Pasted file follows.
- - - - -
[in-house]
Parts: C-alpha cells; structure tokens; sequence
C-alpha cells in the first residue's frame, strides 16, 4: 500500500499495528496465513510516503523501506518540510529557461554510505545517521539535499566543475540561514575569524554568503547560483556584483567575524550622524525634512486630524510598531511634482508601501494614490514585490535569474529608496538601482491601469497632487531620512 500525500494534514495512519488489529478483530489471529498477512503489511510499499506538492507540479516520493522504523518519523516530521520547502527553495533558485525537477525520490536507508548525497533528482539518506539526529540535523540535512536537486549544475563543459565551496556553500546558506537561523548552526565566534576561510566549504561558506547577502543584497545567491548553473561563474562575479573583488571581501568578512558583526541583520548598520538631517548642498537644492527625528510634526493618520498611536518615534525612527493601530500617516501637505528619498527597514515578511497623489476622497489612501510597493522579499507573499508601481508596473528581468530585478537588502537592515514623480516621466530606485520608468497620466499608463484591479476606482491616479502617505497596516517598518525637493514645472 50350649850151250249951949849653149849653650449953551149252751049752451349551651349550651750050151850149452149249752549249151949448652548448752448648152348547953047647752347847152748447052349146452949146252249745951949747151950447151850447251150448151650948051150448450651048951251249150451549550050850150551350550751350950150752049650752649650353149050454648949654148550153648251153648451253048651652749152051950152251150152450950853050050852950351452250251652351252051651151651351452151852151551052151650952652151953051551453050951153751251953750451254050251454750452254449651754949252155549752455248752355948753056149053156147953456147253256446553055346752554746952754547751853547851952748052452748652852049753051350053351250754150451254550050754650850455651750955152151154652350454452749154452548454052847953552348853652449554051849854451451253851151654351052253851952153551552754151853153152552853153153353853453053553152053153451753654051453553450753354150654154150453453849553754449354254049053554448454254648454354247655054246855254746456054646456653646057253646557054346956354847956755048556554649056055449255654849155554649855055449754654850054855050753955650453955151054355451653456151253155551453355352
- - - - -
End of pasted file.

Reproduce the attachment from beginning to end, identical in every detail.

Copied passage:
[in-house]
Parts: C-alpha cells; structure tokens; sequence
C-alpha cells in the first residue's frame, strides 16, 4: 500500500499495528496465513510516503523501506518540510529557461554510505545517521539535499566543475540561514575569524554568503547560483556584483567575524550622524525634512486630524510598531511634482508601501494614490514585490535569474529608496538601482491601469497632487531620512 500525500494534514495512519488489529478483530489471529498477512503489511510499499506538492507540479516520493522504523518519523516530521520547502527553495533558485525537477525520490536507508548525497533528482539518506539526529540535523540535512536537486549544475563543459565551496556553500546558506537561523548552526565566534576561510566549504561558506547577502543584497545567491548553473561563474562575479573583488571581501568578512558583526541583520548598520538631517548642498537644492527625528510634526493618520498611536518615534525612527493601530500617516501637505528619498527597514515578511497623489476622497489612501510597493522579499507573499508601481508596473528581468530585478537588502537592515514623480516621466530606485520608468497620466499608463484591479476606482491616479502617505497596516517598518525637493514645472 50350649850151250249951949849653149849653650449953551149252751049752451349551651349550651750050151850149452149249752549249151949448652548448752448648152348547953047647752347847152748447052349146452949146252249745951949747151950447151850447251150448151650948051150448450651048951251249150451549550050850150551350550751350950150752049650752649650353149050454648949654148550153648251153648451253048651652749152051950152251150152450950853050050852950351452250251652351252051651151651351452151852151551052151650952652151953051551453050951153751251953750451254050251454750452254449651754949252155549752455248752355948753056149053156147953456147253256446553055346752554746952754547751853547851952748052452748652852049753051350053351250754150451254550050754650850455651750955152151154652350454452749154452548454052847953552348853652449554051849854451451253851151654351052253851952153551552754151853153152552853153153353853453053553152053153451753654051453553450753354150654154150453453849553754449354254049053554448454254648454354247655054246855254746456054646456653646057253646557054346956354847956755048556554649056055449255654849155554649855055449754654850054855050753955650453955151054355451653456151253155551453355352